You can now run network reachability analyses across AWS accounts in your organization from the organization’s management account, or the selected delegated administrator AWS accounts.
Step 3: Analyzing network paths
In this section, we’ll create and analyze the network path from a delegated administrator AWS account. Here’s the sample network topology for which we’ll create the path.
The previous diagram shows the various resources that VPC Reachability Analyzer will check. For example, security groups attached to each server’s network interface, Network Access Control Lists (NACLs) attached to each subnet, each subnet’s routing tables, and Transit Gateway’s routing tables. These configuration resources are colored purple in the figure, and some of these resources are highlighted in yellow circles with numbers. We refer to these numbers in the circles later in this post.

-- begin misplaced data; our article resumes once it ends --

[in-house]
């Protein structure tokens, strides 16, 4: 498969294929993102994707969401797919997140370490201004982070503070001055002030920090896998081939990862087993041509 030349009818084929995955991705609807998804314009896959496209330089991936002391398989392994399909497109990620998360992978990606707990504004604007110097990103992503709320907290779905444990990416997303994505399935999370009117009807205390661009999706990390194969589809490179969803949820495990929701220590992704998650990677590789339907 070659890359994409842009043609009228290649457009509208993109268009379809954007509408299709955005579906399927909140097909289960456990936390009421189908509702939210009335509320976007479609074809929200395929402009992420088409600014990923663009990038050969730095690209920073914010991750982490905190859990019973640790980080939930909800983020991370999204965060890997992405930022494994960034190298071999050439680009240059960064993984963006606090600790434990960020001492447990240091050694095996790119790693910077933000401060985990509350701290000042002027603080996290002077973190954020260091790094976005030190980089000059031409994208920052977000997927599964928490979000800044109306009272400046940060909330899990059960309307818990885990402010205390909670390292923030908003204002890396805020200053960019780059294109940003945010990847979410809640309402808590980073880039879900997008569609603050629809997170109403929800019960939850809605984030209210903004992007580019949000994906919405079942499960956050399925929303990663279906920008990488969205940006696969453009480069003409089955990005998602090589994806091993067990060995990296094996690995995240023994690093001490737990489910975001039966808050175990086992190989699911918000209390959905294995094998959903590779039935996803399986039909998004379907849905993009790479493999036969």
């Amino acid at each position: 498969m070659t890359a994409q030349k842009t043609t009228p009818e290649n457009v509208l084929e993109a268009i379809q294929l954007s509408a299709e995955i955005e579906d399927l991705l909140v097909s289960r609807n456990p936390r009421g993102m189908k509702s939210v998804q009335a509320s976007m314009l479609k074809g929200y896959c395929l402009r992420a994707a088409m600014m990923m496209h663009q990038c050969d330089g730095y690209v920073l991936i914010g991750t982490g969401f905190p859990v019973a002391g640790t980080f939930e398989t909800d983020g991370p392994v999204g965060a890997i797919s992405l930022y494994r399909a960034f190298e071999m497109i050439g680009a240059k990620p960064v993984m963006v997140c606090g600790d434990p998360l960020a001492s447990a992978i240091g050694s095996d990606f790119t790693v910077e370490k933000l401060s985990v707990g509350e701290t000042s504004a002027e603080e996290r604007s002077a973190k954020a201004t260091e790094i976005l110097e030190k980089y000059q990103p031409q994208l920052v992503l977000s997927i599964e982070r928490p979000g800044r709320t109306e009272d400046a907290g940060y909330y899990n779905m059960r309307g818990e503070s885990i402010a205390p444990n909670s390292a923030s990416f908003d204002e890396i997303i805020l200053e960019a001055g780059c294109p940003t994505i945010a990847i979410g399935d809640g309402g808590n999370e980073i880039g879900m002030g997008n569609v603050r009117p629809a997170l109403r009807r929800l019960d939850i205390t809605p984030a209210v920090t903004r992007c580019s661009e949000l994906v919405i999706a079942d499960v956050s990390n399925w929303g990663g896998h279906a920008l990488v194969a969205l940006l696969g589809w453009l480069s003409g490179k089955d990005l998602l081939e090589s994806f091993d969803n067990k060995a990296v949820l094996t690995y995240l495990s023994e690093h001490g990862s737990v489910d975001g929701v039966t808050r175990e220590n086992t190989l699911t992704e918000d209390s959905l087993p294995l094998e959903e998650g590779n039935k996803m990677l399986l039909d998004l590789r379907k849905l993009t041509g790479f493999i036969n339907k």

To create the path, navigate to VPC -> AWS Network Manager -> Monitoring and Troubleshooting -> Reachability Analyzer. Select Create and analyze path. Select the Source type, Source account, Source, Destination type, Destination account, and Destination, and select Create and analyze path. In this case, the source is an EC2 instance and the destination is the elastic network interface of the RDS database server. We also included TCP port 3306 in the path definition, as this is the port on which the webserver would communicate with the database. The following figure shows the details of the path.
After this, Reachability Analyzer analyzes the path between the source and the destination, and provides the outcome of the analysis on the console. In this example, the analysis reveals that the path is unreachable. The Path details section shows the error code, as shown in the following figure.